World’s first 3D-printed mini aircraft unveiled by Airbus

Airbus’ Thor aircraft

The prototype of the 3D printed plane THOR aircraft

Weighing just 21kg – or around 3st 2lb – the 13ft-long drone is called Thor which stands for ‘Test of High-tech Objectives in Reality’. The world’s first 3D printed aircraft has been unveiled by the European aerospace manufacturer Airbus.

All in white, the mini craft bore a resemblance to a model airplane when it was revealed at the International Aerospace Exhibition and Air Show at Berlin’s Schoenefeld airport.

The craft flies without a pilot and uses propellers – but its real innovation is in the 3D printing technology experts hope will become a fuel-saving stalwart of future technologies.

Read more:
World’s first fully functional office constructed using 3D printer

The developer in charge of Thor, Detlev Konigorski, says it’s a test of what can be made possible thanks to 3D technology.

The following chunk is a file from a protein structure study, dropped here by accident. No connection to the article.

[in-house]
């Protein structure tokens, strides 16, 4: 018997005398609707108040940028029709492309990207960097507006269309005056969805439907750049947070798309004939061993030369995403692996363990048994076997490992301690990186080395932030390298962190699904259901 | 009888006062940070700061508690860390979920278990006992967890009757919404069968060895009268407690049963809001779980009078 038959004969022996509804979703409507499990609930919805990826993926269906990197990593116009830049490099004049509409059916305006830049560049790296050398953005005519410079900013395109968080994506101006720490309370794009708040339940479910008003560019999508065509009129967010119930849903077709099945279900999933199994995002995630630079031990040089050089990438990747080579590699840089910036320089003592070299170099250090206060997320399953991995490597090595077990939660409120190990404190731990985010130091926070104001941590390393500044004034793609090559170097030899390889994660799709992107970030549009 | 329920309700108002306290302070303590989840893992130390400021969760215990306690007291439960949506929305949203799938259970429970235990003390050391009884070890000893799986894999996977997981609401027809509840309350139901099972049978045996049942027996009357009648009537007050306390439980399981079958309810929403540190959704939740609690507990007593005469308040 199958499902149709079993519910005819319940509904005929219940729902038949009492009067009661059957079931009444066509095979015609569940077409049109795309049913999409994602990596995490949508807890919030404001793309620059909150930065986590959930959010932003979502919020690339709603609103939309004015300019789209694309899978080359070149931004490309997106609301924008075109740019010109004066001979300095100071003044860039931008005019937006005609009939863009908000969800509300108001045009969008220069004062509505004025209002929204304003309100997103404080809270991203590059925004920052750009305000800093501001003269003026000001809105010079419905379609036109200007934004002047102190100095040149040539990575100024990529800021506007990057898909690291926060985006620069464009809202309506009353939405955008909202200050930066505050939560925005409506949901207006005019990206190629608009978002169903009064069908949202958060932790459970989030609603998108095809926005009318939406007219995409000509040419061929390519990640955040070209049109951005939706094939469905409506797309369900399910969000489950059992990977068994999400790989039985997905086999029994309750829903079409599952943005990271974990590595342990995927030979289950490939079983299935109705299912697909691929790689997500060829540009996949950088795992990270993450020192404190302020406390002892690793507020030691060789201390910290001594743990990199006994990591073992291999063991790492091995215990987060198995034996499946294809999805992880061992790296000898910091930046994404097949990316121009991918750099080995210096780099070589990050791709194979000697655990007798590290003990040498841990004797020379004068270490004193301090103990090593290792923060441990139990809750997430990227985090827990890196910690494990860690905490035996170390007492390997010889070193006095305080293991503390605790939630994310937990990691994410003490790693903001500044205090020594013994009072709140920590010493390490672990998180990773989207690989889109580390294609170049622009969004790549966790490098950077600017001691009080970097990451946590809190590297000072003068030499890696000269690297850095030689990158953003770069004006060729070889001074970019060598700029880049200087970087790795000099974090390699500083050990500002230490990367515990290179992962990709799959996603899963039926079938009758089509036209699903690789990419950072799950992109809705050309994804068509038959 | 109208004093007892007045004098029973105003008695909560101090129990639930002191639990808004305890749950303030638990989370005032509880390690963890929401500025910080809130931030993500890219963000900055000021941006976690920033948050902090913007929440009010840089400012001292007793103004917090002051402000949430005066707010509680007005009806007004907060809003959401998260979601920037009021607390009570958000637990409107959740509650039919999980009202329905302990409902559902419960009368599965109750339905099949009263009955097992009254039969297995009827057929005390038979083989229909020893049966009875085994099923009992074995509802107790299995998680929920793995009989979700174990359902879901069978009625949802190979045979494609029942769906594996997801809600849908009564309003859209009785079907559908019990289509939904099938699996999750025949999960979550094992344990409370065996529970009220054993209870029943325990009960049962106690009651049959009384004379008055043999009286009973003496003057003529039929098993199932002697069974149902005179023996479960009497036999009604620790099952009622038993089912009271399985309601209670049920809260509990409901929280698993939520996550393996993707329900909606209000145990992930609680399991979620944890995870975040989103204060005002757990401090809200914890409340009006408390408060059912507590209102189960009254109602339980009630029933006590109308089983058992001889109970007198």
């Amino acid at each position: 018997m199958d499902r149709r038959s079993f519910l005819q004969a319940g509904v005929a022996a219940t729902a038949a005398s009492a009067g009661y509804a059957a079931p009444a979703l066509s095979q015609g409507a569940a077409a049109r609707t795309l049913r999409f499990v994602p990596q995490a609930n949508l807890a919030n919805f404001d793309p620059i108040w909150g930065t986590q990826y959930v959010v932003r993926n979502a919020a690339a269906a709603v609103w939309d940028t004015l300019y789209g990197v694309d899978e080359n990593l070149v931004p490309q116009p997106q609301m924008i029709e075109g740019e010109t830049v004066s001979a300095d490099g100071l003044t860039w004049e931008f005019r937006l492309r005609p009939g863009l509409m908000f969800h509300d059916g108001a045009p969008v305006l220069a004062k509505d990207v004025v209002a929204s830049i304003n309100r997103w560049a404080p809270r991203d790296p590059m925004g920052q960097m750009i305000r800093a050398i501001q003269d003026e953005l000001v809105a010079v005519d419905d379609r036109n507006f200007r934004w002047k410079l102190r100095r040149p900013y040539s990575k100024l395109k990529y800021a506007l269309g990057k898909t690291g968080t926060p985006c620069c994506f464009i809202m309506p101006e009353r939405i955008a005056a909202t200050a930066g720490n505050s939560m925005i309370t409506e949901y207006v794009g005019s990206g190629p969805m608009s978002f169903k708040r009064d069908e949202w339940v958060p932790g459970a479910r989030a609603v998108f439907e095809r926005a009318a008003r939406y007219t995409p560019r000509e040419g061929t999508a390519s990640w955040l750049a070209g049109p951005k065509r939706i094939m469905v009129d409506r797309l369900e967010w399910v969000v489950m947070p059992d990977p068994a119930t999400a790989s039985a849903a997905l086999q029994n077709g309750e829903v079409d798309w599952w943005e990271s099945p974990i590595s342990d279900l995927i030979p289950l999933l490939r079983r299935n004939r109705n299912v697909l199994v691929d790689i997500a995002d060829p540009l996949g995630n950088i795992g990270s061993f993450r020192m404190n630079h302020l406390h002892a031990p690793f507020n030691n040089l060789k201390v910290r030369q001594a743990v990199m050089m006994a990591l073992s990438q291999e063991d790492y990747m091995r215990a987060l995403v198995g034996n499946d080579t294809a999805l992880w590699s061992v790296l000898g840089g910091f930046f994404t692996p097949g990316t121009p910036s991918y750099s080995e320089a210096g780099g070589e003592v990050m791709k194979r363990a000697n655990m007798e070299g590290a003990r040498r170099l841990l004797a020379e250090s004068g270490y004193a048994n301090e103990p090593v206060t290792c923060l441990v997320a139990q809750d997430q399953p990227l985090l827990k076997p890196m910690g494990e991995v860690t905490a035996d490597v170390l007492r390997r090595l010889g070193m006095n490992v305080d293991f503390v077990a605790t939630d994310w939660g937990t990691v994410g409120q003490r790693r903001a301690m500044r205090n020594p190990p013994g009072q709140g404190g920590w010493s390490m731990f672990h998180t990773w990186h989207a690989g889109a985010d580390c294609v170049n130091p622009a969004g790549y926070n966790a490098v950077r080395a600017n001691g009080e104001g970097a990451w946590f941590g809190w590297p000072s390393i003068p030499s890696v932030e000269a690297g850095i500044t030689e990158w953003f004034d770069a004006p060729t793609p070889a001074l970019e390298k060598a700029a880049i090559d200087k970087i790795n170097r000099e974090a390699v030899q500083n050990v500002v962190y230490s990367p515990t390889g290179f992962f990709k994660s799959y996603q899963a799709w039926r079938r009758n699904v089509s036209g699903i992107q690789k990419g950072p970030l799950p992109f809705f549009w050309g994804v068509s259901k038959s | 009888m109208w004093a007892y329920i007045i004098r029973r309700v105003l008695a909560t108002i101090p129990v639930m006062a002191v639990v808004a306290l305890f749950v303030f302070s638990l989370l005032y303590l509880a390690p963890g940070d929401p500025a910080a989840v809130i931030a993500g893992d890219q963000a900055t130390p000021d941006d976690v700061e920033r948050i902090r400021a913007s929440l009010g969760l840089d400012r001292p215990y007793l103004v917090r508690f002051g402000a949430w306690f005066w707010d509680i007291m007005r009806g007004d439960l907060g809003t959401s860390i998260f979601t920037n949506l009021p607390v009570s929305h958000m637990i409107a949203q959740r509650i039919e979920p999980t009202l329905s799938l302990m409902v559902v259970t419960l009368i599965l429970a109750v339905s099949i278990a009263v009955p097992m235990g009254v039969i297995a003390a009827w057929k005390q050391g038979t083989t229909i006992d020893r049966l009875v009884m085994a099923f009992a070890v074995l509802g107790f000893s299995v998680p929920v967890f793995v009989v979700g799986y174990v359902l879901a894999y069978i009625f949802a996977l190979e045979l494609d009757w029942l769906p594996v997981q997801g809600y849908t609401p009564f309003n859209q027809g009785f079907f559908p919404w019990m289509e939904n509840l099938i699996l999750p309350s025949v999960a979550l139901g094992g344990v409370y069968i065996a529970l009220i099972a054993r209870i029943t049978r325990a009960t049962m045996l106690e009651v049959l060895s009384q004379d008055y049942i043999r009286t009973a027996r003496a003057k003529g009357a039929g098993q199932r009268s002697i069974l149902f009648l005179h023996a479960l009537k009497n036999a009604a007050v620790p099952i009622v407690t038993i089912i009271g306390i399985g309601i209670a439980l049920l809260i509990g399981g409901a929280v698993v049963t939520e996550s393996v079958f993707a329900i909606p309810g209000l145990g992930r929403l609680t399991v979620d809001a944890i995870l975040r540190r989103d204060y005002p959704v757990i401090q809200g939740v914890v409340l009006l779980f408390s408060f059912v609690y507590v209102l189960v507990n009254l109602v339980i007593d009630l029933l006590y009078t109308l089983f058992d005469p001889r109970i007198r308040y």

Airbus’ Thor aircraft
THOR weighs little over 3st and is just 13ft long

“We want to see if we can speed up the development process by using 3D printing not just for individual parts but for an entire system,” he explained according to .

Chief engineer Gunnar Haase added that the plane’s flight is stable.

Read more:
Parents are 3D printing their babies BEFORE they are even born

Airbus, along with US company Boeing, is already 3D printing parts for passenger jets the A350 and B787 Dreamliner.

The world’s first functioning 3D-printed office building:

The world's first functioning 3D-printed office building

Video loading


Watch next

Watch Next

Click to play

The Live Event you are trying to watch is either unavailable or has not started
Please refresh this page in your browser to reload this live event video

According to the experts, 3D printing is cheaper than alternatives and allows for almost no manufacturing waste, and there are already plans to use it to print parts for the Ariane 6 rocket which the European Space Agency is launching in 2020.

Read more:
3D printer pen allows user to create objects in thin air

Alain Charmeau, head of Airbus Safran Launchers, told AFP that the company is running tests on how to print an injection assembly for an engine assembled from 270 individual pieces.

The lighter materials from 3D printing mean less jet fuel will be used, causing less pollution, a concern among those who say air traffic is expected to double in the next 20 years.